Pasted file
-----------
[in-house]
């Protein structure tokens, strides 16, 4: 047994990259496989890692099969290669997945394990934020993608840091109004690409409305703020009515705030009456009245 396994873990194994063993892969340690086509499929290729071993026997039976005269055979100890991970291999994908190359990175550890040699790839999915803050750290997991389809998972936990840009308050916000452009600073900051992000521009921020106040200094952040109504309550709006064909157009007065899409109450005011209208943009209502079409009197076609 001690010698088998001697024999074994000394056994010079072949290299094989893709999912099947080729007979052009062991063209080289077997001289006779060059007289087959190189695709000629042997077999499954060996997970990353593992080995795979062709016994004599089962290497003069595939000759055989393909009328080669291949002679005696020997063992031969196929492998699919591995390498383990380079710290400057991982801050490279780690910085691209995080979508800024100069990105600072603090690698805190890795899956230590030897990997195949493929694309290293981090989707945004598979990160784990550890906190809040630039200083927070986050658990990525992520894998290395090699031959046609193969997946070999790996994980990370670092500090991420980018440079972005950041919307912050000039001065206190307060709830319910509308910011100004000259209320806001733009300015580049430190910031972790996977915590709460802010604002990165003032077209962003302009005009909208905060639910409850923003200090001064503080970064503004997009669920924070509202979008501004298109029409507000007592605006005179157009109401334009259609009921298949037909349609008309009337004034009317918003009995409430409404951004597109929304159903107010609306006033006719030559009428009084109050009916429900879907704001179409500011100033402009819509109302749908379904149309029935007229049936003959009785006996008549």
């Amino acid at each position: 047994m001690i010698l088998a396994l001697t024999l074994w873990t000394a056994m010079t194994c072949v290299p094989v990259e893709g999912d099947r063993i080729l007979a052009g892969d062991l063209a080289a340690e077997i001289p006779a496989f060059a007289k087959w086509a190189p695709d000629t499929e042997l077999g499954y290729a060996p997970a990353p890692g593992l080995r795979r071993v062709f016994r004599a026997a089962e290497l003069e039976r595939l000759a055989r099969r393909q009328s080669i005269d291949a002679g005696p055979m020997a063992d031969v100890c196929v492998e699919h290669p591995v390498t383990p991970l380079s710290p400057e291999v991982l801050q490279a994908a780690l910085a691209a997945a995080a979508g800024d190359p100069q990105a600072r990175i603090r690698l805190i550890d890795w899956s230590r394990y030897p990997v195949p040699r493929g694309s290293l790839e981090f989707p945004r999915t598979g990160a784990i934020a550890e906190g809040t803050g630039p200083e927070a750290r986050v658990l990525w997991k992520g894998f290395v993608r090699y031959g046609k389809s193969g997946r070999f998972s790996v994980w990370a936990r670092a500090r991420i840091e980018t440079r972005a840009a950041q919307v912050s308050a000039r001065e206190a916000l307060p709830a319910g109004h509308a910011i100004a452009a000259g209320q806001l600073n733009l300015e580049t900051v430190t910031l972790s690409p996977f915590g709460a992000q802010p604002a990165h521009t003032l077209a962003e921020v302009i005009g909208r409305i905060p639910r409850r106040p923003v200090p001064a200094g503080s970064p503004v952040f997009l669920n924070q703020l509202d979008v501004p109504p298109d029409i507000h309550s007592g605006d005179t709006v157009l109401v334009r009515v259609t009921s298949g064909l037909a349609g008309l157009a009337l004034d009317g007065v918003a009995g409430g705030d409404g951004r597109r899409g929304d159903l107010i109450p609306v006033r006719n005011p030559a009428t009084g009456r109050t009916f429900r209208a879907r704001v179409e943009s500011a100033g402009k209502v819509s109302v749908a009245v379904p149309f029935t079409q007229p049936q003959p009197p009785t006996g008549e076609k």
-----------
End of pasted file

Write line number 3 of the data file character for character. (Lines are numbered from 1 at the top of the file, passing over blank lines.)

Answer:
């Amino acid at each position: 047994m001690i010698l088998a396994l001697t024999l074994w873990t000394a056994m010079t194994c072949v290299p094989v990259e893709g999912d099947r063993i080729l007979a052009g892969d062991l063209a080289a340690e077997i001289p006779a496989f060059a007289k087959w086509a190189p695709d000629t499929e042997l077999g499954y290729a060996p997970a990353p890692g593992l080995r795979r071993v062709f016994r004599a026997a089962e290497l003069e039976r595939l000759a055989r099969r393909q009328s080669i005269d291949a002679g005696p055979m020997a063992d031969v100890c196929v492998e699919h290669p591995v390498t383990p991970l380079s710290p400057e291999v991982l801050q490279a994908a780690l910085a691209a997945a995080a979508g800024d190359p100069q990105a600072r990175i603090r690698l805190i550890d890795w899956s230590r394990y030897p990997v195949p040699r493929g694309s290293l790839e981090f989707p945004r999915t598979g990160a784990i934020a550890e906190g809040t803050g630039p200083e927070a750290r986050v658990l990525w997991k992520g894998f290395v993608r090699y031959g046609k389809s193969g997946r070999f998972s790996v994980w990370a936990r670092a500090r991420i840091e980018t440079r972005a840009a950041q919307v912050s308050a000039r001065e206190a916000l307060p709830a319910g109004h509308a910011i100004a452009a000259g209320q806001l600073n733009l300015e580049t900051v430190t910031l972790s690409p996977f915590g709460a992000q802010p604002a990165h521009t003032l077209a962003e921020v302009i005009g909208r409305i905060p639910r409850r106040p923003v200090p001064a200094g503080s970064p503004v952040f997009l669920n924070q703020l509202d979008v501004p109504p298109d029409i507000h309550s007592g605006d005179t709006v157009l109401v334009r009515v259609t009921s298949g064909l037909a349609g008309l157009a009337l004034d009317g007065v918003a009995g409430g705030d409404g951004r597109r899409g929304d159903l107010i109450p609306v006033r006719n005011p030559a009428t009084g009456r109050t009916f429900r209208a879907r704001v179409e943009s500011a100033g402009k209502v819509s109302v749908a009245v379904p149309f029935t079409q007229p049936q003959p009197p009785t006996g008549e076609k």